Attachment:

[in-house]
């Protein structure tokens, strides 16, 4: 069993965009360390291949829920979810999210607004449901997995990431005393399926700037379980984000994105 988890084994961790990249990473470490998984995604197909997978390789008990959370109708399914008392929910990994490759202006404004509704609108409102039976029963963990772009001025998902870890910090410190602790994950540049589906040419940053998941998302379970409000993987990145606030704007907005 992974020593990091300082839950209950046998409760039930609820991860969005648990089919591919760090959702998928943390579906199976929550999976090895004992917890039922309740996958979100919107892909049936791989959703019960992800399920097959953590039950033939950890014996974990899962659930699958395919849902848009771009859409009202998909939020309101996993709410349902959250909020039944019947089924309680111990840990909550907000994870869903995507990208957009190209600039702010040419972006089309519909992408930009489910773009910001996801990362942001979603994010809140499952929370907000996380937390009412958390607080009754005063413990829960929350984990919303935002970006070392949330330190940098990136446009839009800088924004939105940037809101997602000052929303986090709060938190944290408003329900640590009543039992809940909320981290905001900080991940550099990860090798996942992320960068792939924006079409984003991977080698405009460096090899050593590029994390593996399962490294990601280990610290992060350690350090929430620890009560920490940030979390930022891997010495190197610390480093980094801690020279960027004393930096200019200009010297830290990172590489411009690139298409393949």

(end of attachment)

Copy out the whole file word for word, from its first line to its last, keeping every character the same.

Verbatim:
[in-house]
């Protein structure tokens, strides 16, 4: 069993965009360390291949829920979810999210607004449901997995990431005393399926700037379980984000994105 988890084994961790990249990473470490998984995604197909997978390789008990959370109708399914008392929910990994490759202006404004509704609108409102039976029963963990772009001025998902870890910090410190602790994950540049589906040419940053998941998302379970409000993987990145606030704007907005 992974020593990091300082839950209950046998409760039930609820991860969005648990089919591919760090959702998928943390579906199976929550999976090895004992917890039922309740996958979100919107892909049936791989959703019960992800399920097959953590039950033939950890014996974990899962659930699958395919849902848009771009859409009202998909939020309101996993709410349902959250909020039944019947089924309680111990840990909550907000994870869903995507990208957009190209600039702010040419972006089309519909992408930009489910773009910001996801990362942001979603994010809140499952929370907000996380937390009412958390607080009754005063413990829960929350984990919303935002970006070392949330330190940098990136446009839009800088924004939105940037809101997602000052929303986090709060938190944290408003329900640590009543039992809940909320981290905001900080991940550099990860090798996942992320960068792939924006079409984003991977080698405009460096090899050593590029994390593996399962490294990601280990610290992060350690350090929430620890009560920490940030979390930022891997010495190197610390480093980094801690020279960027004393930096200019200009010297830290990172590489411009690139298409393949």